When you make an investment, you are purchasing a share of an asset, like a company. But not all assets are the same. There are many different types of assets—that are grouped into asset classes—that you might choose to add to your portfolio.
Below, we define what an asset class is, walk through an overview of the most common asset classes you should know about, and explain the importance of using asset classes to help diversify your portfolio.
What is an asset class?
An asset class is simply a category or grouping of investments that are similar to each other—and different from assets in other classes—in key ways.
Generally speaking, all assets that fall into a specific asset class will:
- Be subject to the same laws and regulations
- Behave similarly on their respective markets
- Exhibit similar characteristics to one another (such as risk, liquidity profile, company profile, and potential for return)
- Perform similarly under specific economic conditions
It’s also important to note that asset classes can be further divided into more specific sub-asset classes. These sub-asset classes all share key characteristics of their parent asset class, while differing from other sub-asset classes. Large-Cap and Small-Cap stocks (large companies and smaller ones), for example, are two sub-asset classes that fall under the parent asset class of stocks.
Common Asset Classes
The most commonly-accepted asset classes include:
- Cash and Cash Equivalents
- Real Estate
Stocks allow an individual to purchase shares in a company and essentially become a partial owner of that business. They are bought, sold, and traded on exchanges and are often included in a variety of funds (including target-date funds, mutual funds, and ETFs).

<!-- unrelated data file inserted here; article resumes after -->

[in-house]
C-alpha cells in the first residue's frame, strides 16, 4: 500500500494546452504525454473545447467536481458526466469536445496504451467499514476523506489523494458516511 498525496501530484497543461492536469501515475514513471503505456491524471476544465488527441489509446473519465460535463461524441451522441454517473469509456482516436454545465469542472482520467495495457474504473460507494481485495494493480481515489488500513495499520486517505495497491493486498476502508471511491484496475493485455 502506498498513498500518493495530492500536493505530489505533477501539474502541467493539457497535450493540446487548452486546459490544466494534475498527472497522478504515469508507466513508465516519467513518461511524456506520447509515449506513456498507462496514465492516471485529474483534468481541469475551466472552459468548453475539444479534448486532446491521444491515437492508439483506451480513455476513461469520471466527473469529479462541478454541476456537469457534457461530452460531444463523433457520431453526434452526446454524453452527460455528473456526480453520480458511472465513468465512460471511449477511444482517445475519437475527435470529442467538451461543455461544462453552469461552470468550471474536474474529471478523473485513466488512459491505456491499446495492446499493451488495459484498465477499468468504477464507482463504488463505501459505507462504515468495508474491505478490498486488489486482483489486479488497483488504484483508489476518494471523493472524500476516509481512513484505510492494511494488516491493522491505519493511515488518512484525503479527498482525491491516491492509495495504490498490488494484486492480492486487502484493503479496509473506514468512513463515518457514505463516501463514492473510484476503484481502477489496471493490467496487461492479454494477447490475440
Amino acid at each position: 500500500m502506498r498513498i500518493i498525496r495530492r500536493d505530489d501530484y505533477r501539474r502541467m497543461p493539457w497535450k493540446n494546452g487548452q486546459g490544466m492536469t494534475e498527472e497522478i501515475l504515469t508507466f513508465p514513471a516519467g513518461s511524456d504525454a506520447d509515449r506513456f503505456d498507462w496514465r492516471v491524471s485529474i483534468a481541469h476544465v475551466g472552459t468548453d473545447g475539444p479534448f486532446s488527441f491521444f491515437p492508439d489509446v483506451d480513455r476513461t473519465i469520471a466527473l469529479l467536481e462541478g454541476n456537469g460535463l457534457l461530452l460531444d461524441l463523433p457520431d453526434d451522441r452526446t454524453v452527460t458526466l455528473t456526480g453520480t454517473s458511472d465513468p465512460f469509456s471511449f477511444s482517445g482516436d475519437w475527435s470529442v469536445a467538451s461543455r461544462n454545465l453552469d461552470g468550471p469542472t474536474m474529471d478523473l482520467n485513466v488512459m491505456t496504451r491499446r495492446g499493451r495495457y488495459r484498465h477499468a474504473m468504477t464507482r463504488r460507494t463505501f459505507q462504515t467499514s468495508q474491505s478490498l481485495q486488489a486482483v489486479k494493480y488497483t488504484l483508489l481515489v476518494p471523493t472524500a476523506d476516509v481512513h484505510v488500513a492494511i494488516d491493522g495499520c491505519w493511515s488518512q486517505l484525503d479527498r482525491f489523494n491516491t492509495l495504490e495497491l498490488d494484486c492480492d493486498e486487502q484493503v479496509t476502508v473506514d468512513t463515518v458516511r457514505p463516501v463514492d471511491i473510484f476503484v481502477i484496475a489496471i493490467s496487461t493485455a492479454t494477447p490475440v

Most people invest in stocks because they expect a return on their investment through dividends, the ability to sell their shares at a profit in the future or a mix of both.
This asset class can be subdivided into a number of sub-asset classes, including:
- Small-cap stocks
- Mid-cap stocks
- Large-cap stocks
- Domestic stocks
- International stocks
- Emerging market stocks
At their core, bonds are loans that an investor makes to a borrower—typically a government, agency, municipality, or corporate entity. In exchange for this loan, the borrower, also known as the bond issuer, promises to repay the face value of the loan—plus regular interest payments along the way. For this reason, bonds are typically purchased for income generation and stability in a portfolio.
A bond is initially purchased directly from an issuer in what’s known as the primary bond market. But bonds can also be bought and sold on a secondary market, where their value can fluctuate depending on a variety of factors.
Like stocks, bonds can be further subdivided. Typically, this is done according to types of bonds, which include:
- Corporate bonds
- Municipal bonds
- Government bonds
- Agency bonds
- Investment-grade bonds
- High-yield bonds
- Junk bonds